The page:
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Rebuilding Security in Fragmented Societies: Iraq

In 2014, the brutal offensive of the Islamic State in Iraq and the Levant (also known as the Islamic State or Daesh as per its Arabic acronym) led to the conquest of large parts of the Iraqi (and Syrian) territories in short order. The Iraqi army met this aggression not by fighting the jihadi group and defending the country’s territory but instead by massively fleeing, coming as a stark reminder of the extreme fragility of the security sector in Iraq. In this situation, the reconstruction of the security order is critical to Iraq’s future as a territorial and political reality. Moreover, the reform of the security sector is intertwined with issues related to the distribution of power between the country’s communities.

The project’s case study of Iraq and the rebuilding of its security sector considers multiple different dimensions of the country’s current context. How can SSR, even minimal at first, assist thousands of displaced civilians who currently have no socio-political or economic horizon beyond daily survival? How can the reconstruction of the country’s armed forces ensure that the struggle presently waged against the Islamic State will lead, in the longer run, to the creation of a new security apparatus? And in this case, what could be the best formula for Iraq’s security sector: re-centralisation, federalisation, or regionalisation?

To tackle these challenges, the project proposes to research in close proximity to key players four complementary areas:

  1. The development of the security sector in Iraq since the fall of the Saddam Hussein regime. The case study research commences with a critical review of the failure of the new Iraqi army and its causes. From here, the research will investigate the means for the army’s re-professionalisation, the necessary balance between civil and military institutions, and the best reforms to adopt in order to deter sectarianism, patronage and militia infiltration.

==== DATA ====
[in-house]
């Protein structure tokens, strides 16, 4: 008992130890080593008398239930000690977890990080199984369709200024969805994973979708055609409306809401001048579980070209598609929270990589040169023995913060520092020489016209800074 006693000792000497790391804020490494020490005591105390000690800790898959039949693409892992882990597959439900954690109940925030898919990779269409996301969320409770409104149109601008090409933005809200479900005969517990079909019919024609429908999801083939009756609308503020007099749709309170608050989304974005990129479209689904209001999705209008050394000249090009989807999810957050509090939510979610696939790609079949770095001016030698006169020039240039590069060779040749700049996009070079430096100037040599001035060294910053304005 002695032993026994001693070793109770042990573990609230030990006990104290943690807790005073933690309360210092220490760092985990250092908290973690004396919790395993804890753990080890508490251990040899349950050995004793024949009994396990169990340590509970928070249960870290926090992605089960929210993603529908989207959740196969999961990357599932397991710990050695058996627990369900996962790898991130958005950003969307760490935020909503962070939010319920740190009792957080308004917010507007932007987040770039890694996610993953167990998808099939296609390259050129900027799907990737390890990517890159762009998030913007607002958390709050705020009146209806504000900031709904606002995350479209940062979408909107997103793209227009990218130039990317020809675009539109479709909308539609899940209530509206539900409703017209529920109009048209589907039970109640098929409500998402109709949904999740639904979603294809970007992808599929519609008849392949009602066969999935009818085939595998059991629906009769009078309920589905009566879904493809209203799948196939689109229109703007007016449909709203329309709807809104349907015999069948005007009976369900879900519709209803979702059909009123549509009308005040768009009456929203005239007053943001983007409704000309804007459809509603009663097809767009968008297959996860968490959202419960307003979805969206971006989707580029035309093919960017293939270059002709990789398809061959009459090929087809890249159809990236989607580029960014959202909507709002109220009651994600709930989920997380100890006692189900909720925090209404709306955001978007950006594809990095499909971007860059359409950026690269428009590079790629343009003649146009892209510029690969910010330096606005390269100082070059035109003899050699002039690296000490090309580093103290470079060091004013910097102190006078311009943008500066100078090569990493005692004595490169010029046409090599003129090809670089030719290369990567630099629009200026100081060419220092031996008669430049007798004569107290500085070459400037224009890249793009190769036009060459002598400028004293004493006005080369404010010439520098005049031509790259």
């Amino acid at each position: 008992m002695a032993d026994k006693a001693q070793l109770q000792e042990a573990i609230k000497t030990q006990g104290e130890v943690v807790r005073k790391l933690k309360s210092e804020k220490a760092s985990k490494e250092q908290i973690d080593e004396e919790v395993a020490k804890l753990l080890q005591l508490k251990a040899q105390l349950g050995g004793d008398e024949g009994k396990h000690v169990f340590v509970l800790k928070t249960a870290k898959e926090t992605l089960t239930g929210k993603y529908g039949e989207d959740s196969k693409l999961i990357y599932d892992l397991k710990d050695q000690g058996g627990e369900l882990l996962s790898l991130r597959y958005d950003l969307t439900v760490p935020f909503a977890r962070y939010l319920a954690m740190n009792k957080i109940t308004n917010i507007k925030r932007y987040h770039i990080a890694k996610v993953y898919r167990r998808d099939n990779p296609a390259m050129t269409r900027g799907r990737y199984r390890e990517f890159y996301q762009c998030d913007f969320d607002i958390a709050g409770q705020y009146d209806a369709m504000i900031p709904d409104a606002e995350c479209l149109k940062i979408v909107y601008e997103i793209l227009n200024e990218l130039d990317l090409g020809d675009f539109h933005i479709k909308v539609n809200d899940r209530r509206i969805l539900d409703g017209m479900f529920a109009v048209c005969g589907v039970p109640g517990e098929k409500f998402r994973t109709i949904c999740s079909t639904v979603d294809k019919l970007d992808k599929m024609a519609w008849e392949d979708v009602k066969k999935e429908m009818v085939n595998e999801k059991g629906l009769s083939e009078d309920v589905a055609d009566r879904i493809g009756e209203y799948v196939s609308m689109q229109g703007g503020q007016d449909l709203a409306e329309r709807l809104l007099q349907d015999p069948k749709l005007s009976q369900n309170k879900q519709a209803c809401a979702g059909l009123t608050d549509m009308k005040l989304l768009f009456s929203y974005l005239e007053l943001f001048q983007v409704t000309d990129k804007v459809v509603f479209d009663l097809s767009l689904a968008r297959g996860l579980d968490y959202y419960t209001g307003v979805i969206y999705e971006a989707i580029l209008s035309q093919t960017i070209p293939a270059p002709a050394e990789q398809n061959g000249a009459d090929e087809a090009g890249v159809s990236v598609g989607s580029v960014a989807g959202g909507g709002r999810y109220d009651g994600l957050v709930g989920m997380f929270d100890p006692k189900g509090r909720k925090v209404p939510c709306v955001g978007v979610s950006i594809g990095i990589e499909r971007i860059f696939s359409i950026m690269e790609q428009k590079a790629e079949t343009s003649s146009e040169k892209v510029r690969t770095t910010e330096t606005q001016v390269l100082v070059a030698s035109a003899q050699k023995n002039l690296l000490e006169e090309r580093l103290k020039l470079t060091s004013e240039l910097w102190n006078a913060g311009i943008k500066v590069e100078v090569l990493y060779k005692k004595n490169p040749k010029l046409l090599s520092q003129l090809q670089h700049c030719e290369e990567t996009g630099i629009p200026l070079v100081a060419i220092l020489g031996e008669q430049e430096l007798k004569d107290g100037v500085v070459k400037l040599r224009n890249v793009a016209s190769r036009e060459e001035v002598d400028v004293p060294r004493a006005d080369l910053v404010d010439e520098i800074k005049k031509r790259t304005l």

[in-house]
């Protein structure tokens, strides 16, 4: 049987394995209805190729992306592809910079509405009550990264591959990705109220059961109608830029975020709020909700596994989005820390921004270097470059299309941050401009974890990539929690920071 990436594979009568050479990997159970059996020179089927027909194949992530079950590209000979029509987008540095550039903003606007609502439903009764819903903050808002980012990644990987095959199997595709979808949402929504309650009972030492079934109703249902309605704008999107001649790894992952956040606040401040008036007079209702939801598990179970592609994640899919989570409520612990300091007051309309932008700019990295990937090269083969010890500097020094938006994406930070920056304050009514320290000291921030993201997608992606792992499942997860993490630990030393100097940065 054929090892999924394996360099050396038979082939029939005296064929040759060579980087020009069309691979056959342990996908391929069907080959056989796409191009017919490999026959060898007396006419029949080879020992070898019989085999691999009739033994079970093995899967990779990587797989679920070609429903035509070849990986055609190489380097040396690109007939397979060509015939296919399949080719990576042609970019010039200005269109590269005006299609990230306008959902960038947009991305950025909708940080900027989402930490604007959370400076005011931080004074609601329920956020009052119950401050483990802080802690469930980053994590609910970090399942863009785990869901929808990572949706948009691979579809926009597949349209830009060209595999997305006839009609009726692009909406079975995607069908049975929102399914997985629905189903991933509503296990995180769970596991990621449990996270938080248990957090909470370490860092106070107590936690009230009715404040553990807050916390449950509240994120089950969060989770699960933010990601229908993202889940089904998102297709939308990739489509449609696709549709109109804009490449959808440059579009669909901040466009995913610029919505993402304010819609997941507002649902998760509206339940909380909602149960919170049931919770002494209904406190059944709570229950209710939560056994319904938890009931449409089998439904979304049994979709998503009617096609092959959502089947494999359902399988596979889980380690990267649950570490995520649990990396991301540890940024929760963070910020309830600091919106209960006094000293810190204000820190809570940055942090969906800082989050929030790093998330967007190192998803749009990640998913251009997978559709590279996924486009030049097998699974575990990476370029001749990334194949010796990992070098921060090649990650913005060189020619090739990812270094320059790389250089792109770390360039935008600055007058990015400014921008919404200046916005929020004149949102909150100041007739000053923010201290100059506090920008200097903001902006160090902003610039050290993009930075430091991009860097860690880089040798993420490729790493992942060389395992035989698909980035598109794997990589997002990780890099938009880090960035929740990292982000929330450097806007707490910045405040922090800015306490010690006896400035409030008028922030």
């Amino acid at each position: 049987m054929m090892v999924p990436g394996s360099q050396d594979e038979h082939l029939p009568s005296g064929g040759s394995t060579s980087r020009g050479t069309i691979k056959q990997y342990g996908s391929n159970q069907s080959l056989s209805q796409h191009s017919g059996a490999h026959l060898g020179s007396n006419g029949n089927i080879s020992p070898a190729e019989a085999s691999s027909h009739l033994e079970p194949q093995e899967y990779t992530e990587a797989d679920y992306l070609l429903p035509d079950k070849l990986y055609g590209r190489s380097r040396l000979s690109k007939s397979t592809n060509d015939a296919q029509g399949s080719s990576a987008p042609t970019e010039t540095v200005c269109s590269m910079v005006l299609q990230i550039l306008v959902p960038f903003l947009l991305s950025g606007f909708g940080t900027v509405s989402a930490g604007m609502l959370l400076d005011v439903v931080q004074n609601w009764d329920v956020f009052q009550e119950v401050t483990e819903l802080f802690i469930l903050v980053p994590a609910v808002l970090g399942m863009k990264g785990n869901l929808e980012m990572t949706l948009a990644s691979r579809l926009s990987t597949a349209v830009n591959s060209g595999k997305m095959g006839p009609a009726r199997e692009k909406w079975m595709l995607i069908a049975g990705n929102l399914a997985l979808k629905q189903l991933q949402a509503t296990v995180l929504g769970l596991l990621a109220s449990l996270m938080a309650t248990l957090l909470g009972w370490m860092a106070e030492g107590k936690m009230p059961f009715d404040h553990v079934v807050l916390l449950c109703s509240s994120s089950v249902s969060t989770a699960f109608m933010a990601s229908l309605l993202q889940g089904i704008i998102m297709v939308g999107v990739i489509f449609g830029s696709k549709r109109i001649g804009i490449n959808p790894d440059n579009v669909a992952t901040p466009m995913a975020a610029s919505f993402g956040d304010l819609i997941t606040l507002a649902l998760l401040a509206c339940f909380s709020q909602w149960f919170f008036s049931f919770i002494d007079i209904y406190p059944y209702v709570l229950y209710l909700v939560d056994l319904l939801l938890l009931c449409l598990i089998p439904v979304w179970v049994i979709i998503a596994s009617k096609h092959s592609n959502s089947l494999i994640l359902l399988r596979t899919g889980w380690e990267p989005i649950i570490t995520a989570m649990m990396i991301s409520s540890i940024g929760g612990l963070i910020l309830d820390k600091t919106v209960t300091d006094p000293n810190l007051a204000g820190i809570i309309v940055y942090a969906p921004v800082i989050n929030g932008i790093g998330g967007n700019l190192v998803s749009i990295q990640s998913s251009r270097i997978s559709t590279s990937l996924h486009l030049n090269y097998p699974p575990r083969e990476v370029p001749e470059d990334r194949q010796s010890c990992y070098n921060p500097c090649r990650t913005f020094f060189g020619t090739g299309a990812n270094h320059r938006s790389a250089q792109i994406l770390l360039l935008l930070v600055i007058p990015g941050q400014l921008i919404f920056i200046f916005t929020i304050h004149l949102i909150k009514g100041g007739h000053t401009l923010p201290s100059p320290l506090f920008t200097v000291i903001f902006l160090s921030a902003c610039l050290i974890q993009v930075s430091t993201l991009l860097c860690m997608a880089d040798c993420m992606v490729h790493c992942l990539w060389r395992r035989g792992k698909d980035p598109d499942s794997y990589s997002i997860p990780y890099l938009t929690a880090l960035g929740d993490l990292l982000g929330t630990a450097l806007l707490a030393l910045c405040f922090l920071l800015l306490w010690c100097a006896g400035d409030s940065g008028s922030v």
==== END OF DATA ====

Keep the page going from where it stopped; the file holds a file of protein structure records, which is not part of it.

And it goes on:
2. Informal security players and their strategies in Iraq, specifically given the blatant challenges to the government’s legitimacy. The case study places particular emphasis on the Sunni fighters and tribes as well as the jihadi and Shiite militias to whom many Iraqis seem to have reoriented their loyalties, and how official authorities have made use of them.
  3. The roles of players as diverse as the military, Kurdish peshmergas, Sunni sheikhs and Shiite militiamen in the restoration of security. The research investigates the successes of this strategy and its obvious limits. More precisely, the case study explores whether the integration of these forces within new entities such as a national guard is realistic in view of Iraq’s advanced fragmentation that leaves little hope for national reconciliation.
  4. The question of regional influences and interference, and their relevance. The project analyses the extent to which such intervention can truly contribute to stabilising Iraq, and if so, how (the terms of such intervention, the instruments to be utilized, and the delineation of objectives), or whether such external interference feeds instability and if it should be contained in order to not thwart efforts deployed locally. The case study thus explores the real room for manoeuvre of the West and the United States in particular in the rebuilding of security and stability in Iraq.
Project Publications
In Search of an Iraqi Army
In the midst of a suffocating Iraqi summer, Prime Minister Haider al-Abadi approved court-martial proceedings against several army commanders who had abandoned their posts, allowing Islamic State fighters to take over the city of Ramadi. Against a backdrop of intense fighting, increasingly complex conflict dynamics and palpable anxiety in the West regarding the best strategy to follow, this decision has come as a reminder of the deep dysfunctionality of Iraq’s military, which remains very troubled more than a year after the start of the jihadist offensive.
Myriam Benraad